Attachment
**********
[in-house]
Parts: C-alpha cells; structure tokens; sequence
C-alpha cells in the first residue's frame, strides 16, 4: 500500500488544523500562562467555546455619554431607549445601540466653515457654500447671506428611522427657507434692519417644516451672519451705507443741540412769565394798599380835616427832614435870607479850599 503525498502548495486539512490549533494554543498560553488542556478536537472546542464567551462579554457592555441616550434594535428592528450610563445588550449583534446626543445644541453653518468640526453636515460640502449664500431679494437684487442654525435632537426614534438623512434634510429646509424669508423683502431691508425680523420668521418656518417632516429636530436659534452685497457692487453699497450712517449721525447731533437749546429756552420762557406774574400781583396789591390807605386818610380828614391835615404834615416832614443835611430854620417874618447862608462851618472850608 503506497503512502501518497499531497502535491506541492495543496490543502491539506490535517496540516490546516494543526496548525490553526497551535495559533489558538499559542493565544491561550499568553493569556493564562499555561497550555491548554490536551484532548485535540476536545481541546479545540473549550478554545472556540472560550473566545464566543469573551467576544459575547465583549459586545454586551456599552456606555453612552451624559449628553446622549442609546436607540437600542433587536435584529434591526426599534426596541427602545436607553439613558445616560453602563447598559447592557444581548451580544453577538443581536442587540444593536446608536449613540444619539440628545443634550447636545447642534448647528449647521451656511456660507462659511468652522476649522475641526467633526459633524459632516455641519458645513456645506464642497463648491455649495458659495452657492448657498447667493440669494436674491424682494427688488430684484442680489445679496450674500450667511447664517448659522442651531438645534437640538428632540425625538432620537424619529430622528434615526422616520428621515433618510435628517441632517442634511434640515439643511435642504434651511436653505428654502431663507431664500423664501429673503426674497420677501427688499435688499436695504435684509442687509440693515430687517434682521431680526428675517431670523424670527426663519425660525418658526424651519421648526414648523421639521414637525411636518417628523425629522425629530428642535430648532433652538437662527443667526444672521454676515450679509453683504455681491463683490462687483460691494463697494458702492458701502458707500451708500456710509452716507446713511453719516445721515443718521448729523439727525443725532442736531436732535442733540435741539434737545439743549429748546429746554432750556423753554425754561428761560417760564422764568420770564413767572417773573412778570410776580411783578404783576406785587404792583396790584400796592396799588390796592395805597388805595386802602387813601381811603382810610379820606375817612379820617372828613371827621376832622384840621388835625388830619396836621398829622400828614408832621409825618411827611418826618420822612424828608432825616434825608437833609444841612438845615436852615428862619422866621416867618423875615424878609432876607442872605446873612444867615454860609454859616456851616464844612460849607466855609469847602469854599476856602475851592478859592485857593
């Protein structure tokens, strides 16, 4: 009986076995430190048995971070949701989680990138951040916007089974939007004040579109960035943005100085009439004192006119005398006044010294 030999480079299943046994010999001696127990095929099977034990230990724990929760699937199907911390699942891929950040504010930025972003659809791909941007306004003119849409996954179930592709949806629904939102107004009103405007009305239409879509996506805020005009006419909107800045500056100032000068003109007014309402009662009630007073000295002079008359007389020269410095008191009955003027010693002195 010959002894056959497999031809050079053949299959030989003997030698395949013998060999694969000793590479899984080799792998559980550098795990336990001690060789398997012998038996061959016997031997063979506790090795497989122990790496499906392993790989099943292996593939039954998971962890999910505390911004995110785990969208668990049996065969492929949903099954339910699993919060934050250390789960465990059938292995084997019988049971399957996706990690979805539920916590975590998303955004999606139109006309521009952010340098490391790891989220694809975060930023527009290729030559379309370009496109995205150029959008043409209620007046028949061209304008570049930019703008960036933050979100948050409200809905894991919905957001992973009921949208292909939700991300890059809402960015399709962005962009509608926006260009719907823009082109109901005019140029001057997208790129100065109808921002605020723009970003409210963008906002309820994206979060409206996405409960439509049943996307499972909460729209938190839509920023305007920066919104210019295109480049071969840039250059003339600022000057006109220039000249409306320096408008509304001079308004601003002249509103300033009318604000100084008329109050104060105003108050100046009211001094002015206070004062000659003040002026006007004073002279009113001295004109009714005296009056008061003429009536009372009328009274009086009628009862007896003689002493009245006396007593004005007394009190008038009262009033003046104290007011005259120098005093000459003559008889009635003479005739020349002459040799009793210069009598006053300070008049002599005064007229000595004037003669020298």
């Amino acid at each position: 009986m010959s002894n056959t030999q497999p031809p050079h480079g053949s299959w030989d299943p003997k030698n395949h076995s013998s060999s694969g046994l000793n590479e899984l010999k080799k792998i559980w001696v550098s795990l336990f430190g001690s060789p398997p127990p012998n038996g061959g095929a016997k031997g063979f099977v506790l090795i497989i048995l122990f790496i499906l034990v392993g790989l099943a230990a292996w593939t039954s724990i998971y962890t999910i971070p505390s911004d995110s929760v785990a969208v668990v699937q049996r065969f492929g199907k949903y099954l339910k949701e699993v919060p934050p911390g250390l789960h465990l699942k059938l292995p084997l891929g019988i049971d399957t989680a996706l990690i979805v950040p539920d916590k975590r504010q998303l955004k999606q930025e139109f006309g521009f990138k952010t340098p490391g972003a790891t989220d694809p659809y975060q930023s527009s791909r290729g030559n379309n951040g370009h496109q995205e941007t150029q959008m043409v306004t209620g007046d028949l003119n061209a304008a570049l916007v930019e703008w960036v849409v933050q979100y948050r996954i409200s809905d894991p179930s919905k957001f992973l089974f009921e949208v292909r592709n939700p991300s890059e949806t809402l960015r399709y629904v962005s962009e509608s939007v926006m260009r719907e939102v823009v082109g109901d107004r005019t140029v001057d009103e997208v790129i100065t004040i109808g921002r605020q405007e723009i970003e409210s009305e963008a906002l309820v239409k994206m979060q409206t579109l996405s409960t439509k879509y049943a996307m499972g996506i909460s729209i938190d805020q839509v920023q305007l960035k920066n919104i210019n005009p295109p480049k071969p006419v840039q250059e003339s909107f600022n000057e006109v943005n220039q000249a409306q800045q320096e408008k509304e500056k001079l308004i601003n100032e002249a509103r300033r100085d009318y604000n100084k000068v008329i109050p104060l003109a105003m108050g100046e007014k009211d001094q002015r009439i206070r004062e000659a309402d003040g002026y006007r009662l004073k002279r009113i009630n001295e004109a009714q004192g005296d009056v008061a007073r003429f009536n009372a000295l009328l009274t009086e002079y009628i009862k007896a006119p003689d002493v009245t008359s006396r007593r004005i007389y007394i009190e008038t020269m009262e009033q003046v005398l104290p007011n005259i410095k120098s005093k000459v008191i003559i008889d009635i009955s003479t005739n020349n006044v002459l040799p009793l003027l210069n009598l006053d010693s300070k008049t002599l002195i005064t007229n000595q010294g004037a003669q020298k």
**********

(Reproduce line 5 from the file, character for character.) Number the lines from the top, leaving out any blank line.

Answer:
């Amino acid at each position: 009986m010959s002894n056959t030999q497999p031809p050079h480079g053949s299959w030989d299943p003997k030698n395949h076995s013998s060999s694969g046994l000793n590479e899984l010999k080799k792998i559980w001696v550098s795990l336990f430190g001690s060789p398997p127990p012998n038996g061959g095929a016997k031997g063979f099977v506790l090795i497989i048995l122990f790496i499906l034990v392993g790989l099943a230990a292996w593939t039954s724990i998971y962890t999910i971070p505390s911004d995110s929760v785990a969208v668990v699937q049996r065969f492929g199907k949903y099954l339910k949701e699993v919060p934050p911390g250390l789960h465990l699942k059938l292995p084997l891929g019988i049971d399957t989680a996706l990690i979805v950040p539920d916590k975590r504010q998303l955004k999606q930025e139109f006309g521009f990138k952010t340098p490391g972003a790891t989220d694809p659809y975060q930023s527009s791909r290729g030559n379309n951040g370009h496109q995205e941007t150029q959008m043409v306004t209620g007046d028949l003119n061209a304008a570049l916007v930019e703008w960036v849409v933050q979100y948050r996954i409200s809905d894991p179930s919905k957001f992973l089974f009921e949208v292909r592709n939700p991300s890059e949806t809402l960015r399709y629904v962005s962009e509608s939007v926006m260009r719907e939102v823009v082109g109901d107004r005019t140029v001057d009103e997208v790129i100065t004040i109808g921002r605020q405007e723009i970003e409210s009305e963008a906002l309820v239409k994206m979060q409206t579109l996405s409960t439509k879509y049943a996307m499972g996506i909460s729209i938190d805020q839509v920023q305007l960035k920066n919104i210019n005009p295109p480049k071969p006419v840039q250059e003339s909107f600022n000057e006109v943005n220039q000249a409306q800045q320096e408008k509304e500056k001079l308004i601003n100032e002249a509103r300033r100085d009318y604000n100084k000068v008329i109050p104060l003109a105003m108050g100046e007014k009211d001094q002015r009439i206070r004062e000659a309402d003040g002026y006007r009662l004073k002279r009113i009630n001295e004109a009714q004192g005296d009056v008061a007073r003429f009536n009372a000295l009328l009274t009086e002079y009628i009862k007896a006119p003689d002493v009245t008359s006396r007593r004005i007389y007394i009190e008038t020269m009262e009033q003046v005398l104290p007011n005259i410095k120098s005093k000459v008191i003559i008889d009635i009955s003479t005739n020349n006044v002459l040799p009793l003027l210069n009598l006053d010693s300070k008049t002599l002195i005064t007229n000595q010294g004037a003669q020298k």